Recent criminological literature, mainly based on experiences in the United States and the United Kingdom, suggests that Western societies have witnessed a shift from rehabilitation to repression and from inclusion to exclusion. However, in a socio-historical case study of national and local policies dealing with Travellers in the Netherlands - a group regarded as highly deviant - we found that rehabilitation remains the primary aim, albeit that the policy of rehabilitation recently has taken on a much more compulsory character. This policy can be conceived of as a practice of 'repressive inclusion'. Only detailed and empirical research on policies directed at strategically chosen groups in different institutional settings can decide whether this policy of repressive inclusion is a specific Dutch experience or has a more general application.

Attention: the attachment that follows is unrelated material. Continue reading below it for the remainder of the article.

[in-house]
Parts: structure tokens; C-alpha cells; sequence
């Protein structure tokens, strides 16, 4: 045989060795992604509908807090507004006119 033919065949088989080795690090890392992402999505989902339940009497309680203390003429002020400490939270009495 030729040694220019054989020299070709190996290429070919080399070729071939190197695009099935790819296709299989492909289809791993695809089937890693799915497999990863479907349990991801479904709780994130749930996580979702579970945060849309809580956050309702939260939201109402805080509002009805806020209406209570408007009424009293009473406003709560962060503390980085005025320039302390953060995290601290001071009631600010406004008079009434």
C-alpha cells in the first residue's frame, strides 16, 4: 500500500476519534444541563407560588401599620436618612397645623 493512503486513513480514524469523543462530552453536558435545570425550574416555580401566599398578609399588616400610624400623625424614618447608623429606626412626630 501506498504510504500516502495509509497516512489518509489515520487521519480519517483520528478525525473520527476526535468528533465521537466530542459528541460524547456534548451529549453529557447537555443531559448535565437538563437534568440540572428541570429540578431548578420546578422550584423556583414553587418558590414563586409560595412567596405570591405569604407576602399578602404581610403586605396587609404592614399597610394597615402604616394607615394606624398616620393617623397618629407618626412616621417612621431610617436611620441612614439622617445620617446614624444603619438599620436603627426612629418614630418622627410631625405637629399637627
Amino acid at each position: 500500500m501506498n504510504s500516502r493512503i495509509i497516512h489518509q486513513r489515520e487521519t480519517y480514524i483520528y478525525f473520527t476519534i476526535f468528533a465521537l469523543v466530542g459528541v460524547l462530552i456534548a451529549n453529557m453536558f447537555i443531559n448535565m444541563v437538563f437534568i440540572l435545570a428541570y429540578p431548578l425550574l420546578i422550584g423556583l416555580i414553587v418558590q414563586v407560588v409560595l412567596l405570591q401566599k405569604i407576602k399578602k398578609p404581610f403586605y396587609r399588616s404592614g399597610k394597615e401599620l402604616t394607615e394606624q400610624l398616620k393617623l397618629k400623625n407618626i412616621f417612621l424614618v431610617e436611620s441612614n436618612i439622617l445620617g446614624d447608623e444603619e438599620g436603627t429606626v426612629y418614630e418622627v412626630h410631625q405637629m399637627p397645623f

Additional Metadata
Keywords Dutch Travellers, Local policy, Rehabilitation, Repression
Persistent URL dx.doi.org/10.1093/bjc/azp080, hdl.handle.net/1765/19944
Journal The British Journal of Criminology: an international review of crime and society
Citation
van Bochove, M.E, & Burgers, J.P.L. (2010). Disciplining the drifter: The domestication of travellers in the Netherlands. The British Journal of Criminology: an international review of crime and society, 50(2), 206–221. doi:10.1093/bjc/azp080